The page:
Cpl. Robert Horsburgh Robertson
'Dead Man's Penny'.
In February 2022, we received this e-mail from Patricia Davies who lives in Hamilton:
‘Hello, I am looking for your help to find a worthy home for a First World War artefact to honour the memory of a young soldier killed in action. My late father picked up a Dead Man’s Penny in the Barras in the 1970s and he always felt something should be done to honour the soldier’s memory.
Over the years through Ancestry UK, I’ve found out a fair bit about the young man whose name is Robert Horsburgh Robertson from Rutherglen. I’ve made his tree public on Ancestry UK and it is well worth having a look. It is of particular interest to anyone in the Rutherglen area as his family owned a factory there around the time of the First World War. His name is on the memorial in Rutherglen.
I should be very grateful if you could suggest a suitable place to donate the penny to so that he is not forgotten’.
Left, Memorial Plaque for Cpl. Robert Horsburgh Robertson.
Image courtesy of Patricia Davies
Properly known as ‘Next of Kin Memorial Plaques’, these bronze medallions of condolence were given to families of members of the British Empire’s armed forces killed in World War I. Over 1.3 million Memorial Plaques were issued and were accompanied by a memorial scroll from King George V.
We approached Zen Boyd at Rutherglen Heritage Centre who was happy to receive Cpl. Robertson’s Memorial Plaque to add to the Centre's collection of local history artefacts.
Patricia’s research had uncovered a good deal of information about Cpl. Robertson, including the fact that he was born on 11th. October 1884, the second son of Robert Holmes Robertson and Mrs. Jessie Robertson of Stonelaw House, Rutherglen, and was educated at Stonelaw School and Glasgow Academy. Robert worked in his uncle’s paper manufacturing business in Devon.
When war broke out, he immediately enlisted in the London Scottish Regiment and was sent to France. He rose to the rank of Corporal and was about to be given a commission when he was killed 'in the trenches' on the morning of 6th. May 1915, aged 30. His Captain said of him that ‘He was a splendid fellow and had done so well that he was offered and had accepted a commission in the Regiment. He was greatly loved by his comrades.’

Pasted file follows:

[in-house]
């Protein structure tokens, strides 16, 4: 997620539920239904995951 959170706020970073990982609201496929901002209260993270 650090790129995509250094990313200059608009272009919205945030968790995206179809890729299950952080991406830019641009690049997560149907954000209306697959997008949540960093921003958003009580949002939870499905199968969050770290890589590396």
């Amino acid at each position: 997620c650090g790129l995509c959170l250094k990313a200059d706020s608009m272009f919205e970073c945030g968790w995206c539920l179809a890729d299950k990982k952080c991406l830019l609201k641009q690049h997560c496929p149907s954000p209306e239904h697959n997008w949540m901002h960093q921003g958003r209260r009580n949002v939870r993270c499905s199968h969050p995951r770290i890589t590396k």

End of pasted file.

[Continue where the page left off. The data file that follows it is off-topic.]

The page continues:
Right, Cpl. Robert Horsburgh Robertson in the uniform of the 14th Battalion, London Scottish Regiment
Image credit: Ancestry.co.uk
Cpl. Robertson was buried in an orchard in Richebourg, northern France, by the remainder of a group of his comrades known as the “five inseparables”, with a cross marking the spot.
The memorial plaque was officially donated by Patricia to Rutherglen Heritage Centre, South Lanarkshire Libraries Collections, on 10th March.
Left, Zen Boyd of Rutherglen Heritage Centre accepting the Memorial Plaque from Patricia Davies.
Photo: Carrick McDonald
Zen said “After some genealogy research I realised I had seen the name somewhere before. Thanks to the hard work of local historian Jim Holmes in researching The Rutherglen Hockey Club members I was able to show Patricia and Carrick actual photos of Robert H Robertson. He had been featured as one of the ‘Prominent British Hockey Players’ in a 1913 edition of ‘Illustrated Sporting & Dramatic News’. I also looked into the family home of Stonelaw House, which is still standing today.”
Above, masthead of the Illustrated Sporting & Dramatic News dated 11th. January 1913, which featured a photograph, right, of Cpl. Robertson.
We were very pleased to help Patricia find a home for Cpl. Robertson’s Memorial Plaque. We felt that Rutherglen Heritage Centre was the ideal place for this treasured item to end its journey.
Patricia added: "I want to thank Zen and Carrick for helping me pay tribute to Robert by making sure the plaque is now in a place where he was once loved. My Dad would have been so pleased to know the end of the plaque’s story and that this young man’s sacrifice will be acknowledged and remembered by the good folk of Rutherglen."
Above, Cpl. Robertson's name appears on Rutherglen's War Memorial. (inset) He was one of three local men who died in the Great War while serving with the London Scottish Regiment.
Photo: Carrick McDonald
Cpl. Robertson is interred at the Rue-De-Berceaux Military Cemetery, Richebourg-L'Avoue in the Pas de Calais region of northern France, which is overseen by the Commonwealth War Graves Commission.
© 2022 by Rutherglen Heritage Society.
This is a slightly expanded version of an article which appeared in the Rutherglen Reformer on 6th. April 2022.
Many thanks to Patricia Davies for sharing with us the story of Robert Robertson's Memorial Plaque. Thanks also to Zen Boyd at Rutherglen Heritage Centre for providing a fitting home for the plaque, and for her additional research. We are also grateful to Jim Holmes for his research into the Rutherglen Hockey Club.
Links and further information
Forces War Records website for more information about Memorial Plaques. Click here
Photos of the Rutherglen Hockey team can be found at the Mitchell Library, or viewed online. Click here
WW1 Roll of Honour press cuttings book available at Rutherglen Heritage Centre, Rutherglen Library. Click here
To find out about the work done by the Commonwealth War Graves Commission. Click here
Associated article on this website
Blog: Commonwealth War Graves Commission tour of Rutherglen Cemetery, November 2021. Click here
Rutherglen Old Parish Church: see section about Pte. James Richardson VC. Click here